Tuesday, January 12, 2010

Caotica Ana (Chaotic Ana) A Film by Julio Medem



Like a malevolent fart criss-crossing three continents, Julio Medem’s latest opus manages not only to soil a great filmmaker’s reputation, but also cause immense embarrassment to viewers who passionately embrace ‘visionary’ cinema, such as this particular writer.
As I watched Medem’s leading lady make stunted facial expressions, while the soundtrack swelled into a worried, multi-ethnic crescendo, I wondered whether the title of the film, ‘Caotica Ana’ (Chaotic Ana) was given to it after it was finished in a bid to alley the viewers’ concerns regarding the director’s state of mind during its making.
Medem, who is widely recognized to be one of the most significant cinematic voices to come out of Spain in the last two decades, is no stranger to sweeping, fable-like narratives that often revolve around his pertinent obsessions on identity, spirituality and fate.
Here, he pushes these obsessions to front and center, composing his film like a fairy tale about a young, beautiful painter from Ibiza (Manuela Velles in her debut) whose artistic talent is spotted by a mysterious patroness, Justine (Charlote Rampling). Justine invites Ana to Madrid to take part in an artist’s residency that looks almost like a parody of Andy Warhol’s ‘Factory’. The emotionally open and pure Ana loses no time in connecting with another sexy resident, the Berber artist Said. Even before she can have her first ‘deep’ orgasm, Ana senses a ‘deep’ connection with Said (including his parents and his country), which invades her consciousness like ghosts from his past or to be more precise, like shaky POV footage from a handycam.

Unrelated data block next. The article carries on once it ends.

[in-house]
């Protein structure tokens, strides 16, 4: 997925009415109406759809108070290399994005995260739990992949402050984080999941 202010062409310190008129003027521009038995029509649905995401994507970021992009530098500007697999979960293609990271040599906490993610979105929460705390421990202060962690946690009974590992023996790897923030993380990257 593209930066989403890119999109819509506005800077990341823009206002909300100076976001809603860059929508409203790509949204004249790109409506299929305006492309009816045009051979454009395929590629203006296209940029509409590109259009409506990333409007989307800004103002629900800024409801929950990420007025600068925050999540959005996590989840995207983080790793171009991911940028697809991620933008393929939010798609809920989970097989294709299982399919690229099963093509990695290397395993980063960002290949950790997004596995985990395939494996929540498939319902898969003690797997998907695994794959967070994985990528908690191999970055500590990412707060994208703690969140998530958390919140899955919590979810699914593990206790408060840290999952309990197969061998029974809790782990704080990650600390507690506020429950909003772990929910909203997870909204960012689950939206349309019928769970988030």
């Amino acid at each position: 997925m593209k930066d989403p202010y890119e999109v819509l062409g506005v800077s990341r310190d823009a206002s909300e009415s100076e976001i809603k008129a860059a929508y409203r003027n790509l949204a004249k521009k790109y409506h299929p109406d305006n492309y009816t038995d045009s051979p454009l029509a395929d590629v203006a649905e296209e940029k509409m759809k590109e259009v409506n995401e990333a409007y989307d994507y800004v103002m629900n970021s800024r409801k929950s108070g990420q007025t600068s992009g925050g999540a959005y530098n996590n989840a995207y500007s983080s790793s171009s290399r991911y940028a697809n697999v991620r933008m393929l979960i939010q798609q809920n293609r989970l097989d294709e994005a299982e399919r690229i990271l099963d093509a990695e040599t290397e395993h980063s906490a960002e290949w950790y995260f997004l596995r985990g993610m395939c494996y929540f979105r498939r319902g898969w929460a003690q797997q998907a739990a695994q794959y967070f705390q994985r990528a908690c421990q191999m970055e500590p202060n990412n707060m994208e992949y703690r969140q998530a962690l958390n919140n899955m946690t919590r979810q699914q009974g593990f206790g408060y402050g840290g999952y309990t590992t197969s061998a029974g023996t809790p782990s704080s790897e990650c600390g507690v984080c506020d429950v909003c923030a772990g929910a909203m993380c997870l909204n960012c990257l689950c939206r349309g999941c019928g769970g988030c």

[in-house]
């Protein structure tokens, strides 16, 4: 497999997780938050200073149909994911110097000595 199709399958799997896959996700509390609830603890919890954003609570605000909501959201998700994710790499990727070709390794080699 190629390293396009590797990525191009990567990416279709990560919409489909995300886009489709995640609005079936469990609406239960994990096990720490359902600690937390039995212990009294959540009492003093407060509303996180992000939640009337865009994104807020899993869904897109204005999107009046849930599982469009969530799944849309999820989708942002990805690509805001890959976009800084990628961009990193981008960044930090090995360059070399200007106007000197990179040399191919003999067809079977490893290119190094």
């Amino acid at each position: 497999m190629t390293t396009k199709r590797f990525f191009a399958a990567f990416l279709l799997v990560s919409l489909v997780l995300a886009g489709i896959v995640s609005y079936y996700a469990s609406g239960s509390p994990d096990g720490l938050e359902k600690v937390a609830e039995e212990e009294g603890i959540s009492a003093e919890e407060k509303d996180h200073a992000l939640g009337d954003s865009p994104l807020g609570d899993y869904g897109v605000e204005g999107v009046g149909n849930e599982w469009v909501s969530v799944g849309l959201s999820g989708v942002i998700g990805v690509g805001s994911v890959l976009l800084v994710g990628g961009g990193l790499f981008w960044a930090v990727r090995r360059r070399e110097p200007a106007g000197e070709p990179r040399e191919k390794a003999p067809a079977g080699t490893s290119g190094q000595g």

Inexplicably, Ana gets hypnotized by one of Justine’s cronies who insists that she is a reincarnation of an ancient spirit or spirits. The trouble is that the freewheeling spirit has a nasty tendency to die violently when she reaches the age of twenty-two. After Said suddenly (lots of sudden things happen in this film) disappears, Ana becomes increasingly concerned about the possibly grisly fate awaiting her. Thus she makes a desperate attempt to run away from her destiny, which naturally only leads her back to the “where it all started” – an ancient Navajo cave… Once at peace with her omnifarious selves, Ana can finally fulfil her ultimate calling as an indomitable being by throwing a very ‘in-your-face’ challenge to Western Capitalism or American Imperialism or God knows who… This penultimate scene must have been directed by John Waters while Medem was on his lunch break since none of the other explanations quite worked out…